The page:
April 2012


Statistics consistently show that US Christians behave the same as the general population. And yet my friend Lutherant rightly says that “true Christians display the works of Christ in their lives. No one who lives contentedly in a selfish life centered on their own needs and desires should think that they have faith (James 2:17).”

What gives? Why such strange Christian fruit?

Three weeks ago Lutherant and I simultaneously blogged about a video called “Three Lies of the Modern Church” where we tried, from our own faith persuasion, to wrestle with this issue. If you haven’t already, read Lutherant’s and my takes on these 3 lies:

  1. The Gospel Goes forth by Political Power.
  2. The Gospel of The Sinners Prayer
  3. Prosperity and Power Prove the Message

I love Lutherant, otherwise known as The Rev Charles St-Onge, a pastor friend from Memorial Drive Lutheran Church. He has a passion for Christ and people, is brilliant and an excellent blogger. He also at one point tells me flat out he thinks I’m wrong. You have to love that Christian brothers can disagree today in a healthy way without disengaging from relationship, or worse. In our faith tradition we highly value a document called Agreeing and Disagreeing in Love, that, without previous discussion, I experience coming from Lutherant.

His posts and reflections on these 3 lies were encouraging and corrective for me to flesh out my own thoughts. They also helped me to see one reason Christians don’t behave differently is lack of spiritual empowerment for Christian living. How am I going to live the life I feel called to live? And “Christian Living,” as I think about it, is tightly connected to these three lies. Paul talks in Romans 6 about Christ’s work, our living, and baptism. Saying in essence that our old sinful selves were crucified with Christ, and so we should “consider ourselves dead to sin and able to live for the glory of God through Christ Jesus.” It’s this stunning work of grace that allows us to live as Christ.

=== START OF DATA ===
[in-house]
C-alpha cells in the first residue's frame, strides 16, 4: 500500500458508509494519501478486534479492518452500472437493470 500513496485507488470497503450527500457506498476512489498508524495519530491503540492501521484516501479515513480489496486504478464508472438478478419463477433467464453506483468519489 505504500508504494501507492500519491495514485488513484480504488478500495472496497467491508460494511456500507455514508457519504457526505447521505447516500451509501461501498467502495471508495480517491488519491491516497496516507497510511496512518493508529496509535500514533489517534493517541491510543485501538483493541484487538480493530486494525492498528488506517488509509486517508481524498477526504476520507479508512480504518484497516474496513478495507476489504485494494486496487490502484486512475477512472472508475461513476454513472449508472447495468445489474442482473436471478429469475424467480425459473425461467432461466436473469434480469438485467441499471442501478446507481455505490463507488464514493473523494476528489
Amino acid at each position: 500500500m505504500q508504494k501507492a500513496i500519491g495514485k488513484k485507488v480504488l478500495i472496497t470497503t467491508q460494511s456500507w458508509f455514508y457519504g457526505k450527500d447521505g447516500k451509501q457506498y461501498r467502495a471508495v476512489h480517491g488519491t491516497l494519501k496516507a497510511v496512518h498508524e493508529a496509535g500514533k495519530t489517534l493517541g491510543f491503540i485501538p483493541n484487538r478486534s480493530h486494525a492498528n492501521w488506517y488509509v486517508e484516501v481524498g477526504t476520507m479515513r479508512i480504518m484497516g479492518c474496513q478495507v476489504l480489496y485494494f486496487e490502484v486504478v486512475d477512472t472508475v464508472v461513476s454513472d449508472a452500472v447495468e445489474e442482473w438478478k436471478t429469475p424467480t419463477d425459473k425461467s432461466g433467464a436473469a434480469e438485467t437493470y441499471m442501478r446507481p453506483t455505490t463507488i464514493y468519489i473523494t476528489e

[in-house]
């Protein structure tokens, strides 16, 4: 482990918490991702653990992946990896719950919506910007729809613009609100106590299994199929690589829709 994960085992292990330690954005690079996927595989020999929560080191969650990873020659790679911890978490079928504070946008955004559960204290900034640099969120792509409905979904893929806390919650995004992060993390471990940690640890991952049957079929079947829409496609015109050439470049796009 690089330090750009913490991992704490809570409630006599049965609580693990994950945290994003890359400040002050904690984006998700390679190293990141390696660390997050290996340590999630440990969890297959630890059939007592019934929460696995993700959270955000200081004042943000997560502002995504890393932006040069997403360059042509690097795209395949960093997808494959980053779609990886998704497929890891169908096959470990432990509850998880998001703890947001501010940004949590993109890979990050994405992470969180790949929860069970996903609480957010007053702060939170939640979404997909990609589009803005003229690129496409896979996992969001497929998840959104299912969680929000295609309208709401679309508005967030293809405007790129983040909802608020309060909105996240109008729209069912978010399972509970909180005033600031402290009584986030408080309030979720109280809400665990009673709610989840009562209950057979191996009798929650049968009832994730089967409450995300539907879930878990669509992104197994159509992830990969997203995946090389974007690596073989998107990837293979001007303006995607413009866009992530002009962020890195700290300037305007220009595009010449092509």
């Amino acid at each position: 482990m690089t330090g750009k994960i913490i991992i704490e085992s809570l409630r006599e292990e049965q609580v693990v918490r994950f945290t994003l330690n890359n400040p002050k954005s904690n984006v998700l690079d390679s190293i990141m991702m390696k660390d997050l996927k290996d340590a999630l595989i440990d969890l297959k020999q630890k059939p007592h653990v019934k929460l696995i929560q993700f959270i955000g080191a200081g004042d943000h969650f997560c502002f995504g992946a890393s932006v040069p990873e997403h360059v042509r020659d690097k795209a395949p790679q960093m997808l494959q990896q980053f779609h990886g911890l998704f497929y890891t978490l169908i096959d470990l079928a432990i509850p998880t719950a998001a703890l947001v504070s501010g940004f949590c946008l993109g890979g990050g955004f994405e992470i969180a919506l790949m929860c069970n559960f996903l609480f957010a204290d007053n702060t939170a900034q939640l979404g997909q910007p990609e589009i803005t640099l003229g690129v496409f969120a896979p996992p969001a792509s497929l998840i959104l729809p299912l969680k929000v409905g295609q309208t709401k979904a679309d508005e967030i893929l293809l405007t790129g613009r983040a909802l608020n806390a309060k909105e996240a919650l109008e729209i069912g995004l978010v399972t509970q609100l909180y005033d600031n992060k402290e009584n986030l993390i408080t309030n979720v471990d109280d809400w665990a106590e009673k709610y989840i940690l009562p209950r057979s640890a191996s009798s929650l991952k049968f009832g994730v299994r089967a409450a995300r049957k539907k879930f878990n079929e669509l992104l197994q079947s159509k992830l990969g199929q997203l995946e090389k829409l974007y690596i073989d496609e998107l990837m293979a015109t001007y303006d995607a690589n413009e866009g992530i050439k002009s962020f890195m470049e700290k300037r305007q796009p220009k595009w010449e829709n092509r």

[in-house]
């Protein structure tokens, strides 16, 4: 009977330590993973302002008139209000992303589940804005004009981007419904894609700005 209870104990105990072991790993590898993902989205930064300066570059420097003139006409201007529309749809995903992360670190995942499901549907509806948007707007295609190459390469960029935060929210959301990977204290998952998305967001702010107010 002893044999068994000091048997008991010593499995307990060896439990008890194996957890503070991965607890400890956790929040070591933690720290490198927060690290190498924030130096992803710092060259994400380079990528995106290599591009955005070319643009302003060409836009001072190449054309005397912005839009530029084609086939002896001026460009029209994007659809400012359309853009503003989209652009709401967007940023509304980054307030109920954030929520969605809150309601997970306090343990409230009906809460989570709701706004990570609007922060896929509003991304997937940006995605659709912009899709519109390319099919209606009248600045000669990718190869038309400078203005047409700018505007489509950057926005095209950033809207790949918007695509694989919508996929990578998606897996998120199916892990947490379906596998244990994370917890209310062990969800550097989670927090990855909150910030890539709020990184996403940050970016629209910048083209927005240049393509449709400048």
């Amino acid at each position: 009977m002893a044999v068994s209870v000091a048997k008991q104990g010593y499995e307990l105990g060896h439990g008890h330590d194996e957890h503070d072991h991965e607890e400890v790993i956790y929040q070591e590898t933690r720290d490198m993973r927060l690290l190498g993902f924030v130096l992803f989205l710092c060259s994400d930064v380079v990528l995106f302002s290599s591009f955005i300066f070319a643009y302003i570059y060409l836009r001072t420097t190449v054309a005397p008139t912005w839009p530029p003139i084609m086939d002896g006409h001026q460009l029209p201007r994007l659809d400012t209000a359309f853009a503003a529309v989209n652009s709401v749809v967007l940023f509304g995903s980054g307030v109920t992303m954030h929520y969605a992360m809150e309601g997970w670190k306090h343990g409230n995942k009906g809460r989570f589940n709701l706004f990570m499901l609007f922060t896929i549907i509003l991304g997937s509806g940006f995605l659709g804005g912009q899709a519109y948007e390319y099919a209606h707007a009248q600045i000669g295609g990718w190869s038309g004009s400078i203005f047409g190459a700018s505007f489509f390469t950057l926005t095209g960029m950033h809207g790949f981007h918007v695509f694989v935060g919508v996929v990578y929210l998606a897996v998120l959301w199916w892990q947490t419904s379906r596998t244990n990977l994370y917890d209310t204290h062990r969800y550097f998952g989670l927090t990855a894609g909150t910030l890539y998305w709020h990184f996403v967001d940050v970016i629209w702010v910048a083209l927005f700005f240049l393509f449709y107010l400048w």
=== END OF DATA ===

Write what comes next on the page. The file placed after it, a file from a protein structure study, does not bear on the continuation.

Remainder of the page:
Elsewhere in Philippians 2:12, Paul encourages us to “work out our own salvation,” which might sound hollow, as if it were missing the grace of regeneration, right? But Paul goes on to say why we should work. It’s not because we can pull ourselves up by the bootstraps. No! It’s because, “God is at work in you, enabling you to will and to work for his good pleasure (Phil 2:13).”

Anabaptists agree that salvation is a gift of grace and cannot be earned. But we read in the New Testament that God’s gift of faith brings with it responsibility. Human beings need to do their part in response to God’s gift of faith. Menno Simons, namesake of our faith family, said, “The regenerating Word must first be heard and believed with a sincere heart before regeneration, the putting on of Christ, and the impulsion of the Holy Ghost can follow.”

Balthasar Hubmaier (another key 1st generation leader) was interrogated in a Lutheran court (oh the irony!) and responded:

Q: How many kinds of faith are there?
A: Two kinds, namely a dead one and a living one.
Q: What is a dead faith?
A: One that is unfruitful and without the works of love, James 2.
Q: What is a living faith?
A: One that produces the fruits of the Spirit and works through love, Galatians 5.

But a second reason we Christians don’t behave differently is our theology. When we come to know the gospel of God we are overwhelmed by “the peace of Christ which surpasses all understanding,” and which spills out into every area of our lives. But if our theology places limits on the Gospel’s access to every area of our lives, of course we’re going to live like everyone else.